It’s a view that Disha Goenka, senior director of global business marketing at Campaign Asia-Pacific’s Power List partner, Twitter, shares. “In order for us to create a healthy working environment, leaders need to be held accountable to help maintain their team’s wellbeing,” she said. “At Twitter, we help our employees to adapt with the ongoing changes — especially during the pandemic — by allowing them to work at their own pace and spaces, because each person has their own work patterns and styles.”
“Being a leader also means listening to the unspoken words of your team,” she continued.
 
“Understanding what they are going through, their needs, and aspirations. This will hopefully help foster a more productive environment, no matter where your teams are located around the world.”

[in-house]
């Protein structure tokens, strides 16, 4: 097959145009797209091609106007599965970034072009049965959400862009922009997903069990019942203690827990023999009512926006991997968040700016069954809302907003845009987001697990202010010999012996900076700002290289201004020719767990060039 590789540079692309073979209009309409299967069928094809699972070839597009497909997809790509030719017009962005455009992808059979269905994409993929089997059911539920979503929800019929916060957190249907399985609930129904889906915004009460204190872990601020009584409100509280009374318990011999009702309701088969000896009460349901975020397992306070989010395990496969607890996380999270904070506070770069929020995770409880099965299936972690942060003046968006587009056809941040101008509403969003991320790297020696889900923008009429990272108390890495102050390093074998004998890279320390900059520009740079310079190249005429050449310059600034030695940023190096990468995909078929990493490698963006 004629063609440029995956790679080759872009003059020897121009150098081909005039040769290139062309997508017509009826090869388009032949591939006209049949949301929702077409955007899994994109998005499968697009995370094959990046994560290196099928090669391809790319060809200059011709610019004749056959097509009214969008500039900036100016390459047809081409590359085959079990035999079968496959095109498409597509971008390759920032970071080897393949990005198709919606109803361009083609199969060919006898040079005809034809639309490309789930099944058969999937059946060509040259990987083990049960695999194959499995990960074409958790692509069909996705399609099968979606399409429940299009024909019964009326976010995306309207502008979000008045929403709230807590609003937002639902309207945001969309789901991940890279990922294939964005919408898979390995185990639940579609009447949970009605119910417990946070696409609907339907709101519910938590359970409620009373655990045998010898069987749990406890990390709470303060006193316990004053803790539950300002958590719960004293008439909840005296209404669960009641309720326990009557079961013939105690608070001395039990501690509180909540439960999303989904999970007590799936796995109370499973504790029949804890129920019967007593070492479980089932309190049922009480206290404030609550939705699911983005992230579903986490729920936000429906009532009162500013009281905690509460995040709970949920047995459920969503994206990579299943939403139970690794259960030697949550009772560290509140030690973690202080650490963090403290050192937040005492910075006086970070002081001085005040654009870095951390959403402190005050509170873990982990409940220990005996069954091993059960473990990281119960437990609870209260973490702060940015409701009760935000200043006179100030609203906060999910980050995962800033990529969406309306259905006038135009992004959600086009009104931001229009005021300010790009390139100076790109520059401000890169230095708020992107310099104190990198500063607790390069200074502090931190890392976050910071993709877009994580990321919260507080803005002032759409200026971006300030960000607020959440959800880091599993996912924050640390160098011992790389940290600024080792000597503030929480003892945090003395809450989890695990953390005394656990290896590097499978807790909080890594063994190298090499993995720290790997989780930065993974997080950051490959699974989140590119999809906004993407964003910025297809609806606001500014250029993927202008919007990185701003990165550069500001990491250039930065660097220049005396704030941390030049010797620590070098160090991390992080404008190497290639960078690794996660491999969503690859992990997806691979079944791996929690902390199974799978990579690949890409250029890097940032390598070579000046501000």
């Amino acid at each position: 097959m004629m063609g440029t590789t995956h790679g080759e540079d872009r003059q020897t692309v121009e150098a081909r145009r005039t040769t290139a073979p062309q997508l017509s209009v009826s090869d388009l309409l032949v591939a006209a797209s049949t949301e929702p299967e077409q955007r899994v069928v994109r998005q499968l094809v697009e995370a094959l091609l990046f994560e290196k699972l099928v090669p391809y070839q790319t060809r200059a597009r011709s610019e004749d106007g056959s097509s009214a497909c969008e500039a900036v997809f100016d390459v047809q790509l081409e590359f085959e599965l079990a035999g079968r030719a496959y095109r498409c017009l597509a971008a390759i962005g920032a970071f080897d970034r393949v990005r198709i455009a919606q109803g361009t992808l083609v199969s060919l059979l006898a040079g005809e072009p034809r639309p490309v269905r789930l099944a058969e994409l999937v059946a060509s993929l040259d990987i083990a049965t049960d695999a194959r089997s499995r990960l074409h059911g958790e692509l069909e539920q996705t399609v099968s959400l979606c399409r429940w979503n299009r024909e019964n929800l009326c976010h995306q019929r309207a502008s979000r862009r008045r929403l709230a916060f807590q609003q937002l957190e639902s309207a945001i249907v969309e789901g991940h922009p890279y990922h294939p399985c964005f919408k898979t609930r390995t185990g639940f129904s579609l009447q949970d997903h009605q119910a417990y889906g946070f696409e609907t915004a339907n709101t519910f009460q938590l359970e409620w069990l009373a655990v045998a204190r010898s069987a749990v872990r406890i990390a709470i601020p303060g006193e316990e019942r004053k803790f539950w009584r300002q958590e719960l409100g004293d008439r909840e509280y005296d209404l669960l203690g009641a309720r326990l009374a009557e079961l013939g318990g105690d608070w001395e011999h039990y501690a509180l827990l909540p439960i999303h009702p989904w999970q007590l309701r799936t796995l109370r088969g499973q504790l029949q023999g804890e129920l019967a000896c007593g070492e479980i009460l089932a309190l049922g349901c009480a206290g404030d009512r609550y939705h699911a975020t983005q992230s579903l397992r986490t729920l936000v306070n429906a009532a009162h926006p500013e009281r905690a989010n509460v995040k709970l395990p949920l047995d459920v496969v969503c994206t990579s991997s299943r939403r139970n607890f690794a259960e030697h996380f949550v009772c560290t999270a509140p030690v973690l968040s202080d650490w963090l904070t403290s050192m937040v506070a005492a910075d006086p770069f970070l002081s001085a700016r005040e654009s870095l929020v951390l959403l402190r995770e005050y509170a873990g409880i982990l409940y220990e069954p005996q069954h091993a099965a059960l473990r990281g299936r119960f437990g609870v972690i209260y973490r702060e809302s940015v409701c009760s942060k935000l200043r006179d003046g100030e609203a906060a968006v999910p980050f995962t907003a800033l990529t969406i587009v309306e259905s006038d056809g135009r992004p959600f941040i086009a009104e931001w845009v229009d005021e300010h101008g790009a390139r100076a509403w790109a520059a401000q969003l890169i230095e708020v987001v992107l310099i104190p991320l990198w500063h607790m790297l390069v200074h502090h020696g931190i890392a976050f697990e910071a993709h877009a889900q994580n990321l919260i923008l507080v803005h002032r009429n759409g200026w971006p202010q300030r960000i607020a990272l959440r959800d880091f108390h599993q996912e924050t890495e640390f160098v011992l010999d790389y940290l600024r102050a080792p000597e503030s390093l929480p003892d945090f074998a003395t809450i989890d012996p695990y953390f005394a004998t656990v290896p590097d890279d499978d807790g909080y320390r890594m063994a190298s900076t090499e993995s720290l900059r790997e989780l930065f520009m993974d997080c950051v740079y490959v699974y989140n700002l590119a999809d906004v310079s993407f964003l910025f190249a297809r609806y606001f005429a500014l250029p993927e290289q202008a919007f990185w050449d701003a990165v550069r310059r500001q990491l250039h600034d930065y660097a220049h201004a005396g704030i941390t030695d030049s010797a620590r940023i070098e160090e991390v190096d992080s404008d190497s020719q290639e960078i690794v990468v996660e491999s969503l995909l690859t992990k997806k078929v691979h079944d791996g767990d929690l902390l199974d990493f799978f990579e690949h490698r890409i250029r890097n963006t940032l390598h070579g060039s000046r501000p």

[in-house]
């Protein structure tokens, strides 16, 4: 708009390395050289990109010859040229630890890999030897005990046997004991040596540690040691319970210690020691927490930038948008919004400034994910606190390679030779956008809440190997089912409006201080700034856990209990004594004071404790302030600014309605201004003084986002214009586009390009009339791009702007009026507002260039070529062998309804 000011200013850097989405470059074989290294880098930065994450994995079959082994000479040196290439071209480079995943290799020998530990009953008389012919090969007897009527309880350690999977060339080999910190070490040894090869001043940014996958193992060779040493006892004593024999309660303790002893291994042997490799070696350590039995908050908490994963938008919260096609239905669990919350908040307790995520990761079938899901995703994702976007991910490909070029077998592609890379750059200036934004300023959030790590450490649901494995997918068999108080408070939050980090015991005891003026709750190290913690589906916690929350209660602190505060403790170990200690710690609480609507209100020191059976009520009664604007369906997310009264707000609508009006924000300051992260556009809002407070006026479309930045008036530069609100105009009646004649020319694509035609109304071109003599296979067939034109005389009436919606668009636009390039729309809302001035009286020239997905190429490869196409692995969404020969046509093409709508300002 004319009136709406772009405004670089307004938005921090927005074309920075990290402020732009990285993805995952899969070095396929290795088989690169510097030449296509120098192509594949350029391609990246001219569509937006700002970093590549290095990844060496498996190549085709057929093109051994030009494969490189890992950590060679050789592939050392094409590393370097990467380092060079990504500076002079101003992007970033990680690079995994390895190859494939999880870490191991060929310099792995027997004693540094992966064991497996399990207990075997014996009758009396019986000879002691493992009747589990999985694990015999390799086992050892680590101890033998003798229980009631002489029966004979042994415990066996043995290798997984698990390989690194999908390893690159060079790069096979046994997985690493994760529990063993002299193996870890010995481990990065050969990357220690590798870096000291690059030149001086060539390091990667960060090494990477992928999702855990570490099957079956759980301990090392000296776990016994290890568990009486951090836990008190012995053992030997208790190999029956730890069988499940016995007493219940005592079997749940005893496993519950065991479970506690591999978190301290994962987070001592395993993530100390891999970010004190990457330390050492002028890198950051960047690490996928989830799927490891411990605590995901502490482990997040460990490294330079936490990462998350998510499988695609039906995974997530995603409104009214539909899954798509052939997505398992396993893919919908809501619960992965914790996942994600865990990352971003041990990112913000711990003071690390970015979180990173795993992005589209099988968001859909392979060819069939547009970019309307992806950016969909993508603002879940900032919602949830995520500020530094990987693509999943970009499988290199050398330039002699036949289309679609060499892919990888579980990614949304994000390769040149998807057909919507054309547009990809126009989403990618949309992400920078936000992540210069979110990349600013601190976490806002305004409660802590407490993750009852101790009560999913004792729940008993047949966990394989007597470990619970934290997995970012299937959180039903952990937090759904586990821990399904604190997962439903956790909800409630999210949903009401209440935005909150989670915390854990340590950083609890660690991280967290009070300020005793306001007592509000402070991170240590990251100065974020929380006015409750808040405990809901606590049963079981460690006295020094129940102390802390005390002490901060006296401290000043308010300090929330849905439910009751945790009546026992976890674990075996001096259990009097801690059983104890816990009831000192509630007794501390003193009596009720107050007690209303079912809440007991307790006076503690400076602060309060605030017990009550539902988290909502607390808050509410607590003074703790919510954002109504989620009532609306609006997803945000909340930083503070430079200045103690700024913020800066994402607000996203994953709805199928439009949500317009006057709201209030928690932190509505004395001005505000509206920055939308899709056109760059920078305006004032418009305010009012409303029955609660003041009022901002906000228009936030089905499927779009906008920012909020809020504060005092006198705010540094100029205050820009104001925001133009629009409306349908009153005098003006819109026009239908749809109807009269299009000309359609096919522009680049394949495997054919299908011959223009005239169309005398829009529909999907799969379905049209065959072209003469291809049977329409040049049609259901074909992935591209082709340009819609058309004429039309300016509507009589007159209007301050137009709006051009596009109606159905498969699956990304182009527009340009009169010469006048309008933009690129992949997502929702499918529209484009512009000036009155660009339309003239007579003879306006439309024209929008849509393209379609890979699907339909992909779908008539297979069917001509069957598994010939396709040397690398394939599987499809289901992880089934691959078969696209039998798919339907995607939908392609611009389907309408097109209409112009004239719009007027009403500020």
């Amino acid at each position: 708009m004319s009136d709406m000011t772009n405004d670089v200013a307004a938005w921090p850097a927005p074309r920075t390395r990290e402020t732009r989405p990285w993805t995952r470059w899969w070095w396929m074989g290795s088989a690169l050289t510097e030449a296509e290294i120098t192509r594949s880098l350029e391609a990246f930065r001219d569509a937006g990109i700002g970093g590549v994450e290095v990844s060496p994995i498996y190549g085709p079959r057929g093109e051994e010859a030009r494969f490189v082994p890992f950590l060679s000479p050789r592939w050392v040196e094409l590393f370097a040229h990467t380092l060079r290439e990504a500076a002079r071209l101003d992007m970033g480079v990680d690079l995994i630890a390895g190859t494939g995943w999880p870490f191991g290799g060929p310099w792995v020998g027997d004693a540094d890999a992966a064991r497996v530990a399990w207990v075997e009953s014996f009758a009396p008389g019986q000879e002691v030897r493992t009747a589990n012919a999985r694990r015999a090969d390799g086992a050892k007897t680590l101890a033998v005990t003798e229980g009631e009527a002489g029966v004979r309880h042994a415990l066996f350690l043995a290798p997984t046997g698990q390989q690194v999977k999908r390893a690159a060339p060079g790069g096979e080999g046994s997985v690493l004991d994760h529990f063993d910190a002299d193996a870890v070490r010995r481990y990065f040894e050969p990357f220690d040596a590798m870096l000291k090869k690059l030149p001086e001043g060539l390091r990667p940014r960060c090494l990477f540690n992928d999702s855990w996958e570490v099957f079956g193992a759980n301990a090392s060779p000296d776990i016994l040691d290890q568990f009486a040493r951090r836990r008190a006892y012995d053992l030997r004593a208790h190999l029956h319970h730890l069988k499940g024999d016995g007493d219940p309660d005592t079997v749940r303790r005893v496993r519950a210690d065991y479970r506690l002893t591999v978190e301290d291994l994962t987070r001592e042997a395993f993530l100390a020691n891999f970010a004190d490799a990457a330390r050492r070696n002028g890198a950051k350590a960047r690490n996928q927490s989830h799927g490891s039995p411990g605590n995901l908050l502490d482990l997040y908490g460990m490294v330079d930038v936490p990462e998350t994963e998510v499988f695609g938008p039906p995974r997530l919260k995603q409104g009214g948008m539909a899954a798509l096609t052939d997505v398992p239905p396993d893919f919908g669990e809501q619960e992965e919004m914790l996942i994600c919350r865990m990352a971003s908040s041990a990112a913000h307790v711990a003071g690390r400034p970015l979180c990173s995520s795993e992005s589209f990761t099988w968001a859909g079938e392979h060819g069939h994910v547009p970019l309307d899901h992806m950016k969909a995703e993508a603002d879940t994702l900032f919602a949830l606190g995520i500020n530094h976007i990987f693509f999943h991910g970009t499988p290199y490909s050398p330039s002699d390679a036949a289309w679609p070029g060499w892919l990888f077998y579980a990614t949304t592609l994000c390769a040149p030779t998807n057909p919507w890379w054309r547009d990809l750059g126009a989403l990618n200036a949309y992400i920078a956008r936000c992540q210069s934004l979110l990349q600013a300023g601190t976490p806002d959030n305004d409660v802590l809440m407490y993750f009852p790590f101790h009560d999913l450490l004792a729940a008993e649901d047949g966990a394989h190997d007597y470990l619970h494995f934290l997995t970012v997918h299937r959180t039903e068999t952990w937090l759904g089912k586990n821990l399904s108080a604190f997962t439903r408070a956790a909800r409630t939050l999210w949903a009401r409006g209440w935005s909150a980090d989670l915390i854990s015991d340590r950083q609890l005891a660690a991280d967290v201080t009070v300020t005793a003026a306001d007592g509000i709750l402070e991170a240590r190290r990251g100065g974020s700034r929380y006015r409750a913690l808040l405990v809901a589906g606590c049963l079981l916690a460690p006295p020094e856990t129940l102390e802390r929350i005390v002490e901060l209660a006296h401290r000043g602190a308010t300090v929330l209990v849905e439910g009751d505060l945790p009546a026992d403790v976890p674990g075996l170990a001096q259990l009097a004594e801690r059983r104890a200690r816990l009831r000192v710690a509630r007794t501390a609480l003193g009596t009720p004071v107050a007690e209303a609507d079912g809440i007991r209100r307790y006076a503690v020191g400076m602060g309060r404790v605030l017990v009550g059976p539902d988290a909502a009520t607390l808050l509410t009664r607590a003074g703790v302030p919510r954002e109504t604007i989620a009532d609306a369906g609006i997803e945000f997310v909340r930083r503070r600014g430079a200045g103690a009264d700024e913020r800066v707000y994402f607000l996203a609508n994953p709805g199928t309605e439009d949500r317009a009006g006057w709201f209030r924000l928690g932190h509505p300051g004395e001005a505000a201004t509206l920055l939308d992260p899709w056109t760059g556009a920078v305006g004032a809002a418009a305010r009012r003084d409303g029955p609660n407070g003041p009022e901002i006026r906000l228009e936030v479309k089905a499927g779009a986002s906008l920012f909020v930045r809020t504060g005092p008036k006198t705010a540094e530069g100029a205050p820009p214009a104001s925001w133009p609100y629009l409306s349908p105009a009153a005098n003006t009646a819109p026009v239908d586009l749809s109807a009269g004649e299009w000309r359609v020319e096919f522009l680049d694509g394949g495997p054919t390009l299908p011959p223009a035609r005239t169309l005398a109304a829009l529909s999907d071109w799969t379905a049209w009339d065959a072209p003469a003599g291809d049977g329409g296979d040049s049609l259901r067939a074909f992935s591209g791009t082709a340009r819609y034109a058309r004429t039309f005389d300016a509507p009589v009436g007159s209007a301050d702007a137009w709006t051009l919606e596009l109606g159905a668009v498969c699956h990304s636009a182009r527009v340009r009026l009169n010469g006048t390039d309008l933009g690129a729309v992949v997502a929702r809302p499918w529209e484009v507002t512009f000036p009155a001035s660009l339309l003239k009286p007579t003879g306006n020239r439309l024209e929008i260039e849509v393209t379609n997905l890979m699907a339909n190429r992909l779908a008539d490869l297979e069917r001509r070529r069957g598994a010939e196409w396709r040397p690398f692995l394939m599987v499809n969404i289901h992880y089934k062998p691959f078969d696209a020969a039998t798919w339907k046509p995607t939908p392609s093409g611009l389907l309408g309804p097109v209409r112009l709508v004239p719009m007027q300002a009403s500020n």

And this isn’t an isolated example — many of Asia’s best marketers are embracing empathetic leadership. While admittedly a work in progress, they are making their organisations more responsive to the desires and ambitions of their workforce, beyond a narrowly defined career graph.
 
Driven by a sharp focus on diversity, equity, and inclusion (DEI), this approach also finds expression in media and advertising choices. Here are a few examples of how marketing leaders from the 2022 Asia-Pacific Power List across industries as diverse as CPG, healthcare, consumer technology, and financial services have practised empathetic leadership.
 
More than just a seat at the table: an opportunity to speak
 
While much has been made about increased representation, it does not move the dial unless diverse voices are heard. Sapna Chadha, Vice President of Marketing, India and Southeast Asia, Google said, “It’s about making people feel welcome at the table rather than just giving them a seat.”